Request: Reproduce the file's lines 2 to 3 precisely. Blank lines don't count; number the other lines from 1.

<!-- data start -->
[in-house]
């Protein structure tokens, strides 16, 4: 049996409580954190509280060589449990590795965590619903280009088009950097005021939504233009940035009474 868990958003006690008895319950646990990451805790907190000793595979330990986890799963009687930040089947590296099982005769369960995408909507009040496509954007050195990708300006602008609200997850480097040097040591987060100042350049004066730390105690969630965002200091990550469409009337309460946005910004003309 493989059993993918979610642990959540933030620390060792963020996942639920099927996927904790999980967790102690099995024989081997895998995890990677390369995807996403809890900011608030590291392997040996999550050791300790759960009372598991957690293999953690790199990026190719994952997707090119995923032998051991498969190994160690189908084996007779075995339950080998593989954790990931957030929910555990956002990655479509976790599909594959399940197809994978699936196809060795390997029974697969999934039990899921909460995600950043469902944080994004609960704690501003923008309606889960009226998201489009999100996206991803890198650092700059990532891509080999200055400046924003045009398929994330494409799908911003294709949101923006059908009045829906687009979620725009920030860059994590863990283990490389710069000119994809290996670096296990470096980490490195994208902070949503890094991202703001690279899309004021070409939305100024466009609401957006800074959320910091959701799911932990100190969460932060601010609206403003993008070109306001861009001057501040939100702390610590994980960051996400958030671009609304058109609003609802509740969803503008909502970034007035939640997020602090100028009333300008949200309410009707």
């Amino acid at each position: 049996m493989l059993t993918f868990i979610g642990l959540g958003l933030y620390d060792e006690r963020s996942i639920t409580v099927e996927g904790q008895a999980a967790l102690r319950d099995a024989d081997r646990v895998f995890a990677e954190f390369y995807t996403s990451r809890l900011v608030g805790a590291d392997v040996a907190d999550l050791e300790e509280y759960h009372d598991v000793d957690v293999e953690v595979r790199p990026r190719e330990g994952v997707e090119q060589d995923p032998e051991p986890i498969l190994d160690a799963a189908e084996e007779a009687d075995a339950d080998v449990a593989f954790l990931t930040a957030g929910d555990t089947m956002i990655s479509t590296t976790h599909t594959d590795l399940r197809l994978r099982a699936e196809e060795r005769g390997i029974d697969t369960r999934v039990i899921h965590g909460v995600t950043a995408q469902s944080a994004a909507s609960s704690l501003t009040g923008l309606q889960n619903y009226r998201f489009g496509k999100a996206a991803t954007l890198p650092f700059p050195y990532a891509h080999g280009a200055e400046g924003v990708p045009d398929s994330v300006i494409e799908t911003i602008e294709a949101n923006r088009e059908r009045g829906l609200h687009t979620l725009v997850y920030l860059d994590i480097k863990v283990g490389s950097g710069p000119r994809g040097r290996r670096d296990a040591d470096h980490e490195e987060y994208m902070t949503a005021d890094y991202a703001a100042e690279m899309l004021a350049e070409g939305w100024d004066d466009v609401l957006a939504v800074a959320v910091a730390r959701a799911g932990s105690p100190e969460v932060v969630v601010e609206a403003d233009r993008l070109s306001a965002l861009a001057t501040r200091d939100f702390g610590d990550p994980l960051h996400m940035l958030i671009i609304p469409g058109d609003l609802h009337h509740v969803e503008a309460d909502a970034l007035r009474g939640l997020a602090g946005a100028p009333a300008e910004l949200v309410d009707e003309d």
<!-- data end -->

């Protein structure tokens, strides 16, 4: 049996409580954190509280060589449990590795965590619903280009088009950097005021939504233009940035009474 868990958003006690008895319950646990990451805790907190000793595979330990986890799963009687930040089947590296099982005769369960995408909507009040496509954007050195990708300006602008609200997850480097040097040591987060100042350049004066730390105690969630965002200091990550469409009337309460946005910004003309 493989059993993918979610642990959540933030620390060792963020996942639920099927996927904790999980967790102690099995024989081997895998995890990677390369995807996403809890900011608030590291392997040996999550050791300790759960009372598991957690293999953690790199990026190719994952997707090119995923032998051991498969190994160690189908084996007779075995339950080998593989954790990931957030929910555990956002990655479509976790599909594959399940197809994978699936196809060795390997029974697969999934039990899921909460995600950043469902944080994004609960704690501003923008309606889960009226998201489009999100996206991803890198650092700059990532891509080999200055400046924003045009398929994330494409799908911003294709949101923006059908009045829906687009979620725009920030860059994590863990283990490389710069000119994809290996670096296990470096980490490195994208902070949503890094991202703001690279899309004021070409939305100024466009609401957006800074959320910091959701799911932990100190969460932060601010609206403003993008070109306001861009001057501040939100702390610590994980960051996400958030671009609304058109609003609802509740969803503008909502970034007035939640997020602090100028009333300008949200309410009707």
């Amino acid at each position: 049996m493989l059993t993918f868990i979610g642990l959540g958003l933030y620390d060792e006690r963020s996942i639920t409580v099927e996927g904790q008895a999980a967790l102690r319950d099995a024989d081997r646990v895998f995890a990677e954190f390369y995807t996403s990451r809890l900011v608030g805790a590291d392997v040996a907190d999550l050791e300790e509280y759960h009372d598991v000793d957690v293999e953690v595979r790199p990026r190719e330990g994952v997707e090119q060589d995923p032998e051991p986890i498969l190994d160690a799963a189908e084996e007779a009687d075995a339950d080998v449990a593989f954790l990931t930040a957030g929910d555990t089947m956002i990655s479509t590296t976790h599909t594959d590795l399940r197809l994978r099982a699936e196809e060795r005769g390997i029974d697969t369960r999934v039990i899921h965590g909460v995600t950043a995408q469902s944080a994004a909507s609960s704690l501003t009040g923008l309606q889960n619903y009226r998201f489009g496509k999100a996206a991803t954007l890198p650092f700059p050195y990532a891509h080999g280009a200055e400046g924003v990708p045009d398929s994330v300006i494409e799908t911003i602008e294709a949101n923006r088009e059908r009045g829906l609200h687009t979620l725009v997850y920030l860059d994590i480097k863990v283990g490389s950097g710069p000119r994809g040097r290996r670096d296990a040591d470096h980490e490195e987060y994208m902070t949503a005021d890094y991202a703001a100042e690279m899309l004021a350049e070409g939305w100024d004066d466009v609401l957006a939504v800074a959320v910091a730390r959701a799911g932990s105690p100190e969460v932060v969630v601010e609206a403003d233009r993008l070109s306001a965002l861009a001057t501040r200091d939100f702390g610590d990550p994980l960051h996400m940035l958030i671009i609304p469409g058109d609003l609802h009337h509740v969803e503008a309460d909502a970034l007035r009474g939640l997020a602090g946005a100028p009333a300008e910004l949200v309410d009707e003309d």